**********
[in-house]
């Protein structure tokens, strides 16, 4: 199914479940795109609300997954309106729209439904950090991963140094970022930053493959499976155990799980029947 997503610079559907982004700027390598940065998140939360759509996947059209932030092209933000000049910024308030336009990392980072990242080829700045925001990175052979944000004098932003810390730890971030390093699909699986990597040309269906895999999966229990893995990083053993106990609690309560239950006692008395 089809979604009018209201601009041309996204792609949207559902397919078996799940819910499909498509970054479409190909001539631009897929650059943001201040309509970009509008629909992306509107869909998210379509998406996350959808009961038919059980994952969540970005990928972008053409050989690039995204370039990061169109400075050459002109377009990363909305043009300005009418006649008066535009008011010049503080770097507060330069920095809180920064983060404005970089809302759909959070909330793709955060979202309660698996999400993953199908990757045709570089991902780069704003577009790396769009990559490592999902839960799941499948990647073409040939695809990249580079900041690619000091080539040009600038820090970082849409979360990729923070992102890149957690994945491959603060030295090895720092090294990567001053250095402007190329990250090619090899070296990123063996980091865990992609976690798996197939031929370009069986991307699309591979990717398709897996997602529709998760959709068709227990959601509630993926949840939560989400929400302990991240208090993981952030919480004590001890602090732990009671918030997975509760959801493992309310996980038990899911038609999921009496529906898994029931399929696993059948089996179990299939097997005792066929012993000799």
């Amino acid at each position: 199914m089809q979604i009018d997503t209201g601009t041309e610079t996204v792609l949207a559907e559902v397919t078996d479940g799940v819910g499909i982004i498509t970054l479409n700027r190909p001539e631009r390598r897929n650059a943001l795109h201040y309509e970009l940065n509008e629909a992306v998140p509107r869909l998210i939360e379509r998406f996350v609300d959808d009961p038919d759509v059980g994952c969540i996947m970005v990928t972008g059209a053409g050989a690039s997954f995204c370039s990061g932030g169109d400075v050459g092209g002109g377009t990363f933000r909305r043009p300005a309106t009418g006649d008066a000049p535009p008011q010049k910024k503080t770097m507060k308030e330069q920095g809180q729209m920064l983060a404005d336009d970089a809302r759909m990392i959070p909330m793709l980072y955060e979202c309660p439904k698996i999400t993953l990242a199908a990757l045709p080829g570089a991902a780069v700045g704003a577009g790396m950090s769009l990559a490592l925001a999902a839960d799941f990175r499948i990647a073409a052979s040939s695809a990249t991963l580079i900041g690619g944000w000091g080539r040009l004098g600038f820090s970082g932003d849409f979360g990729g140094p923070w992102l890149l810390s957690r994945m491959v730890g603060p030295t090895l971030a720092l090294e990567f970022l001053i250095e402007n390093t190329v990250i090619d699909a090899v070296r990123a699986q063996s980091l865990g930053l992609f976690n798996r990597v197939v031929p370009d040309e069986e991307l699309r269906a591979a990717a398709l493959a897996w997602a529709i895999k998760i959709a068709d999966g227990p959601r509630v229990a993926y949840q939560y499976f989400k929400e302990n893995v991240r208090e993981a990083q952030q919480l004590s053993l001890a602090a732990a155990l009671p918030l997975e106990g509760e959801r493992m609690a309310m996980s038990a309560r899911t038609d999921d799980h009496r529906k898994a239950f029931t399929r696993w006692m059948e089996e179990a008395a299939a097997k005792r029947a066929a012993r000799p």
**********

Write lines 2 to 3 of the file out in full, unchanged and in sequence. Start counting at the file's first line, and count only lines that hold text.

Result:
């Protein structure tokens, strides 16, 4: 199914479940795109609300997954309106729209439904950090991963140094970022930053493959499976155990799980029947 997503610079559907982004700027390598940065998140939360759509996947059209932030092209933000000049910024308030336009990392980072990242080829700045925001990175052979944000004098932003810390730890971030390093699909699986990597040309269906895999999966229990893995990083053993106990609690309560239950006692008395 089809979604009018209201601009041309996204792609949207559902397919078996799940819910499909498509970054479409190909001539631009897929650059943001201040309509970009509008629909992306509107869909998210379509998406996350959808009961038919059980994952969540970005990928972008053409050989690039995204370039990061169109400075050459002109377009990363909305043009300005009418006649008066535009008011010049503080770097507060330069920095809180920064983060404005970089809302759909959070909330793709955060979202309660698996999400993953199908990757045709570089991902780069704003577009790396769009990559490592999902839960799941499948990647073409040939695809990249580079900041690619000091080539040009600038820090970082849409979360990729923070992102890149957690994945491959603060030295090895720092090294990567001053250095402007190329990250090619090899070296990123063996980091865990992609976690798996197939031929370009069986991307699309591979990717398709897996997602529709998760959709068709227990959601509630993926949840939560989400929400302990991240208090993981952030919480004590001890602090732990009671918030997975509760959801493992309310996980038990899911038609999921009496529906898994029931399929696993059948089996179990299939097997005792066929012993000799």
């Amino acid at each position: 199914m089809q979604i009018d997503t209201g601009t041309e610079t996204v792609l949207a559907e559902v397919t078996d479940g799940v819910g499909i982004i498509t970054l479409n700027r190909p001539e631009r390598r897929n650059a943001l795109h201040y309509e970009l940065n509008e629909a992306v998140p509107r869909l998210i939360e379509r998406f996350v609300d959808d009961p038919d759509v059980g994952c969540i996947m970005v990928t972008g059209a053409g050989a690039s997954f995204c370039s990061g932030g169109d400075v050459g092209g002109g377009t990363f933000r909305r043009p300005a309106t009418g006649d008066a000049p535009p008011q010049k910024k503080t770097m507060k308030e330069q920095g809180q729209m920064l983060a404005d336009d970089a809302r759909m990392i959070p909330m793709l980072y955060e979202c309660p439904k698996i999400t993953l990242a199908a990757l045709p080829g570089a991902a780069v700045g704003a577009g790396m950090s769009l990559a490592l925001a999902a839960d799941f990175r499948i990647a073409a052979s040939s695809a990249t991963l580079i900041g690619g944000w000091g080539r040009l004098g600038f820090s970082g932003d849409f979360g990729g140094p923070w992102l890149l810390s957690r994945m491959v730890g603060p030295t090895l971030a720092l090294e990567f970022l001053i250095e402007n390093t190329v990250i090619d699909a090899v070296r990123a699986q063996s980091l865990g930053l992609f976690n798996r990597v197939v031929p370009d040309e069986e991307l699309r269906a591979a990717a398709l493959a897996w997602a529709i895999k998760i959709a068709d999966g227990p959601r509630v229990a993926y949840q939560y499976f989400k929400e302990n893995v991240r208090e993981a990083q952030q919480l004590s053993l001890a602090a732990a155990l009671p918030l997975e106990g509760e959801r493992m609690a309310m996980s038990a309560r899911t038609d999921d799980h009496r529906k898994a239950f029931t399929r696993w006692m059948e089996e179990a008395a299939a097997k005792r029947a066929a012993r000799p």